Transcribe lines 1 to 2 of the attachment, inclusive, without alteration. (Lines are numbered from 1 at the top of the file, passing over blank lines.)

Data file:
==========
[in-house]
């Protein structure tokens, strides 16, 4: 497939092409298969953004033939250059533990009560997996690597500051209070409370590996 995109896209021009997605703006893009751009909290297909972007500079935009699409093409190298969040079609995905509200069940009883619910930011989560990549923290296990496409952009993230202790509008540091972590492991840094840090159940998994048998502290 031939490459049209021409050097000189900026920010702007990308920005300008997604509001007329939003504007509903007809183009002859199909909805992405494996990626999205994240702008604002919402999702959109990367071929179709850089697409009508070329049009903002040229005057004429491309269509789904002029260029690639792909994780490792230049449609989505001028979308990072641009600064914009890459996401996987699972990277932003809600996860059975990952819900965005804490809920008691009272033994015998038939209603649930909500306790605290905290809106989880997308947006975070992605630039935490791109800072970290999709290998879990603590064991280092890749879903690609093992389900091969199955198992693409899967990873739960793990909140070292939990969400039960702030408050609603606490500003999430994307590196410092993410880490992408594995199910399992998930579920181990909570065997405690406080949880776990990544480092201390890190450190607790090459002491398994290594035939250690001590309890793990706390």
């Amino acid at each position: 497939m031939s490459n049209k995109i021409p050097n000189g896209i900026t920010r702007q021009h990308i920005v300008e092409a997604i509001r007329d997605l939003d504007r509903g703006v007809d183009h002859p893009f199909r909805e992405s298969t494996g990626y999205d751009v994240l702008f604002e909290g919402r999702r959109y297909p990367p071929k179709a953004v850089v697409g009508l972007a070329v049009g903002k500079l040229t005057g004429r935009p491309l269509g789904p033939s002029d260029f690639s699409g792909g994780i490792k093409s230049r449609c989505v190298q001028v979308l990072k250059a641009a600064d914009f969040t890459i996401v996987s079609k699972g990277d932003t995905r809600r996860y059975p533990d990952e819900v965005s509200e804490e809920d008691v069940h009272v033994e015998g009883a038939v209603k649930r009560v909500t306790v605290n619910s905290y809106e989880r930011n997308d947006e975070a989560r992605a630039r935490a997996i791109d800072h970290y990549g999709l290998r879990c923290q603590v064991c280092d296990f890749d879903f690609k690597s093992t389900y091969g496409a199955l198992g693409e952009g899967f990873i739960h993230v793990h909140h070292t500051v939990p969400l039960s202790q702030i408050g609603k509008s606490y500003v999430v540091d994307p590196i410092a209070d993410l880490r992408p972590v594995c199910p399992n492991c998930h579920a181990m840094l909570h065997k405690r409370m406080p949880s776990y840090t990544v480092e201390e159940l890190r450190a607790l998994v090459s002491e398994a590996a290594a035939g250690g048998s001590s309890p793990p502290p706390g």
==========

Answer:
[in-house]
């Protein structure tokens, strides 16, 4: 497939092409298969953004033939250059533990009560997996690597500051209070409370590996 995109896209021009997605703006893009751009909290297909972007500079935009699409093409190298969040079609995905509200069940009883619910930011989560990549923290296990496409952009993230202790509008540091972590492991840094840090159940998994048998502290 031939490459049209021409050097000189900026920010702007990308920005300008997604509001007329939003504007509903007809183009002859199909909805992405494996990626999205994240702008604002919402999702959109990367071929179709850089697409009508070329049009903002040229005057004429491309269509789904002029260029690639792909994780490792230049449609989505001028979308990072641009600064914009890459996401996987699972990277932003809600996860059975990952819900965005804490809920008691009272033994015998038939209603649930909500306790605290905290809106989880997308947006975070992605630039935490791109800072970290999709290998879990603590064991280092890749879903690609093992389900091969199955198992693409899967990873739960793990909140070292939990969400039960702030408050609603606490500003999430994307590196410092993410880490992408594995199910399992998930579920181990909570065997405690406080949880776990990544480092201390890190450190607790090459002491398994290594035939250690001590309890793990706390």